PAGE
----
Ultimately, Galaxi needed surgery to correct it.

“It was so scary,” says Kim, thinking back to the day she learned her tiny baby girl would require surgery on her heart. “And although it’s a relatively common surgery, the size of her PDA made if more complicated.”

Yet every conversation Kim had with Galaxi’s doctors and surgeons at St. Joe’s was positive.

“Every time they told me something concerning, they followed it up with detailed information and how it was all going to be okay. And the way they took their time explaining everything to me, in terms I could understand, meant I never had any questions afterward.  They covered everything so thoroughly and with such gentleness that it gave me so much confidence that everything would be fine. It’s a weird thing to say when your kid is facing heart surgery, but I almost stopped being worried.”

Kim’s trust in St. Joe’s was also bolstered by the way everyone interacted with her daughter, describing how they would all hover over her as if they were caring for their own child.

“The nurses, in particular, were angels, especially as I dealt with postpartum depression on top of everything else. They were not only there for my daughter, but they were also there for me. And any time I had to leave Galaxi’s room just to grab a cup of coffee, stretch my legs, or needed a moment to digest everything that was going on, I had no doubt she was in the best of hands. That was huge.”

Kim’s confidence was well-founded. Thanks to the experts at St. Joseph’s Children’s Hospital and their access to the latest technological advances, Galaxi was able to avoid open heart surgery, instead undergoing a two-hour procedure in July of 2021 where a camera was inserted through her leg allowing her surgeons to repair her heart.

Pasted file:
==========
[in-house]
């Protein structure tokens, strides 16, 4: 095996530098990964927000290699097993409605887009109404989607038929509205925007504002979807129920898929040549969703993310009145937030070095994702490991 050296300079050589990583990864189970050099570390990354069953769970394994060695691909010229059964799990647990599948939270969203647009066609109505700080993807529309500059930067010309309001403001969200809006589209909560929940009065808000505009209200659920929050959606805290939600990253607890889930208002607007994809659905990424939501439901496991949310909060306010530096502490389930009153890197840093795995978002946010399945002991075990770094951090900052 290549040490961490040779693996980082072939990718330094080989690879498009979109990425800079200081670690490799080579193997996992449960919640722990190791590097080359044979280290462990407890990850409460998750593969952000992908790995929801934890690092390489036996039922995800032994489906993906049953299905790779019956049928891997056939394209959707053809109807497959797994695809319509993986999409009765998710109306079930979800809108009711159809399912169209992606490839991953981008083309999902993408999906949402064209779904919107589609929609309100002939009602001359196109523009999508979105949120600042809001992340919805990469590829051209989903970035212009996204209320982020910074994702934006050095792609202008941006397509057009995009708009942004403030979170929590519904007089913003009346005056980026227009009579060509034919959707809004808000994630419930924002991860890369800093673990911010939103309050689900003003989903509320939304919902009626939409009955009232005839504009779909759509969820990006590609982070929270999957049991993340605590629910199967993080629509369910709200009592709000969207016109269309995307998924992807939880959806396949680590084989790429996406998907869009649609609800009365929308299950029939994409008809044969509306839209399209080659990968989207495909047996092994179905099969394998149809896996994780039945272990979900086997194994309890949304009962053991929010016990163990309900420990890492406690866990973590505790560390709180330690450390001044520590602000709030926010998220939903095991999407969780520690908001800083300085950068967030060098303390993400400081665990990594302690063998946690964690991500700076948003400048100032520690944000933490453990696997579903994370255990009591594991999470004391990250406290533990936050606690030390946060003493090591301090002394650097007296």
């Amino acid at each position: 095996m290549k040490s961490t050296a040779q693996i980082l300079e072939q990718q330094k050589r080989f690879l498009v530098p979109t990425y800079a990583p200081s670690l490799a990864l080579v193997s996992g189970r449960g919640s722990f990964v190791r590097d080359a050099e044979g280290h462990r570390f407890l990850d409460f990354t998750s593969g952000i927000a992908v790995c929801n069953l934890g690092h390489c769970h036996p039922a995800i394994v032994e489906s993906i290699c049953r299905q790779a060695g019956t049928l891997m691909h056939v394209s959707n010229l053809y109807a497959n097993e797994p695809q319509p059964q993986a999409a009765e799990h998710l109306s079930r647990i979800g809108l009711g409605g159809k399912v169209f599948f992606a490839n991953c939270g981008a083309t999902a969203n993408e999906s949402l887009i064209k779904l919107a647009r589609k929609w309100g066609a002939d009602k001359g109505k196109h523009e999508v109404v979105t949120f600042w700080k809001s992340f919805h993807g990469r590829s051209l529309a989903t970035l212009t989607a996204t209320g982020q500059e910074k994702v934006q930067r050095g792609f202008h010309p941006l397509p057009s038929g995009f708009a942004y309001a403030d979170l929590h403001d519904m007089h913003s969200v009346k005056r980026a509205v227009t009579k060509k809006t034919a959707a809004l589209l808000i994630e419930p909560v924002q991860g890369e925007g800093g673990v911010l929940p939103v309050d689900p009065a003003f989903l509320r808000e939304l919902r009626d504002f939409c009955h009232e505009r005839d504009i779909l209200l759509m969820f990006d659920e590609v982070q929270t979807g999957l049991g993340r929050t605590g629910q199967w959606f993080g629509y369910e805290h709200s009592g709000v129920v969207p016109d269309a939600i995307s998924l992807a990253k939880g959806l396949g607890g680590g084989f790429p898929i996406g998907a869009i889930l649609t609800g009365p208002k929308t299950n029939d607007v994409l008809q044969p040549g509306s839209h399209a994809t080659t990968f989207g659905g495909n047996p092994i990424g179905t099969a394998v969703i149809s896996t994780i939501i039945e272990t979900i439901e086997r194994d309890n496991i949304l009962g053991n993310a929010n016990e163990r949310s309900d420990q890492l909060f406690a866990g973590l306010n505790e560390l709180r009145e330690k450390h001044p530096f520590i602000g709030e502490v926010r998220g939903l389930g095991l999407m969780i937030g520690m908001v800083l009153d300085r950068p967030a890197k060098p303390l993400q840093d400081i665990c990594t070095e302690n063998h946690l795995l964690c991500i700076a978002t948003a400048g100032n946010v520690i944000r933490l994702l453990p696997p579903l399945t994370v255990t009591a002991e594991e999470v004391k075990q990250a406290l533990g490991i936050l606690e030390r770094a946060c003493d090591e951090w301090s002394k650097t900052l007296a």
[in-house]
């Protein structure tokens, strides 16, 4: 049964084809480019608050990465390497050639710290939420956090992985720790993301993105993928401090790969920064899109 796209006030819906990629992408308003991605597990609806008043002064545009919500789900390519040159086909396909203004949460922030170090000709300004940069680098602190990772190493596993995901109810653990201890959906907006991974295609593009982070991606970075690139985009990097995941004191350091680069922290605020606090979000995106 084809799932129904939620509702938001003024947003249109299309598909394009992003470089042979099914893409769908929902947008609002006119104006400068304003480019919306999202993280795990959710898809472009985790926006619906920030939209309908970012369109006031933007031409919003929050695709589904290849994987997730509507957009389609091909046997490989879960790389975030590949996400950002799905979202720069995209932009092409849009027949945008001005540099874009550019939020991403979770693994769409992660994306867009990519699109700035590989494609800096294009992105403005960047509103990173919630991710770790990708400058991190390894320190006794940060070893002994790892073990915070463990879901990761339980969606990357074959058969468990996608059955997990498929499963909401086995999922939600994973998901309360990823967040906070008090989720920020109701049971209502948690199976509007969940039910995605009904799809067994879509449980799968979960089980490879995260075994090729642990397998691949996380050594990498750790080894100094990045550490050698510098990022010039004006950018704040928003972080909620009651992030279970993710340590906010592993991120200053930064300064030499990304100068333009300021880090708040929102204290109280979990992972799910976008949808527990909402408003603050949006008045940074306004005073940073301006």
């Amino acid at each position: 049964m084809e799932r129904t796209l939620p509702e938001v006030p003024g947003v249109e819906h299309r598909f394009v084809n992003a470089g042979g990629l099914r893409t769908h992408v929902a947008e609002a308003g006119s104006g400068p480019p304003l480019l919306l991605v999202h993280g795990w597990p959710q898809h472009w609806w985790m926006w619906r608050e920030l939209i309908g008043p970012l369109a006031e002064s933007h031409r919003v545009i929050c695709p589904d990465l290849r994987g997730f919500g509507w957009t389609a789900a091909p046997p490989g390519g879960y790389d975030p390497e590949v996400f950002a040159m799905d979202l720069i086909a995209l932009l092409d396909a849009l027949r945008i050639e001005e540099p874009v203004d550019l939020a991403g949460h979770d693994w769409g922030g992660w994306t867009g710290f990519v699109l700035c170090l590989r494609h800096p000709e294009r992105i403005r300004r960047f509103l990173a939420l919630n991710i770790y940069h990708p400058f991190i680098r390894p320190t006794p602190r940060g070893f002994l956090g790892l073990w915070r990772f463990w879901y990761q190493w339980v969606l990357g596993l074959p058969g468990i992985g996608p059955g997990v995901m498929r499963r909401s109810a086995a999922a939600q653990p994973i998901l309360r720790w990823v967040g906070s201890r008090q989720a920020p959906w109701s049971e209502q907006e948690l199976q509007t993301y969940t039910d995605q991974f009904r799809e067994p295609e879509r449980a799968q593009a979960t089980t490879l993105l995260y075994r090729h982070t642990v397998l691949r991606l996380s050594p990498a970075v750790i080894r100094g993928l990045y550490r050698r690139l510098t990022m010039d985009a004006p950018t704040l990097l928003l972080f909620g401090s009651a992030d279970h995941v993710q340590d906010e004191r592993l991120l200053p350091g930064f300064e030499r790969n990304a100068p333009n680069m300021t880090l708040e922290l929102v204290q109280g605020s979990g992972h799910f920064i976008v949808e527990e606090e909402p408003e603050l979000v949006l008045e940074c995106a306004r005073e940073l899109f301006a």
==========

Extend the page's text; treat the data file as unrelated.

Three days after her surgery, Galaxi was home and Kim said life just started pouring out of her, a stark difference from the baby who was only awake 3-4 hours a day.

“She started growing by leaps and bounds,” said Kim. “It was so wonderful to see.”

She is doubly grateful because Galaxi’s amazing story has made an impact in more ways than one. Because of the nature of her heart conditions, several family members, including Kim, underwent cardiac testing and discovered related issues of their own which are now being addressed. 

“This journey, while difficult, may have saved even more lives,” shared Kim.

Although she will may another surgery in her future to accommodate her growing body, Kim is back to focusing on life’s little pleasures, like planning Galaxi’s first birthday this February – Heart Month.

She is also thrilled that Galaxi will be the face of one of St. Joe’s favorite fundraisers, their annual Valentine’s Cookie Campaign.  From February 1st to the 14th, a local Panera Bread will be selling delicious heart-shaped cookies to benefit the Patel Heart Institute at St. Joseph’s Children’s Hospital — and 100% of the proceeds will be going to the kids at St. Joe’s.

“I am so proud to be helping however I can. My experience with St. Joe’s has proven to me they will be there for us no matter what happens next, and I know they will take amazing care of my daughter. Because of St. Joe’s, Galaxi is now a thriving little girl who is full of energy and brightness, just like her namesake. I can’t thank them enough for making that possible.”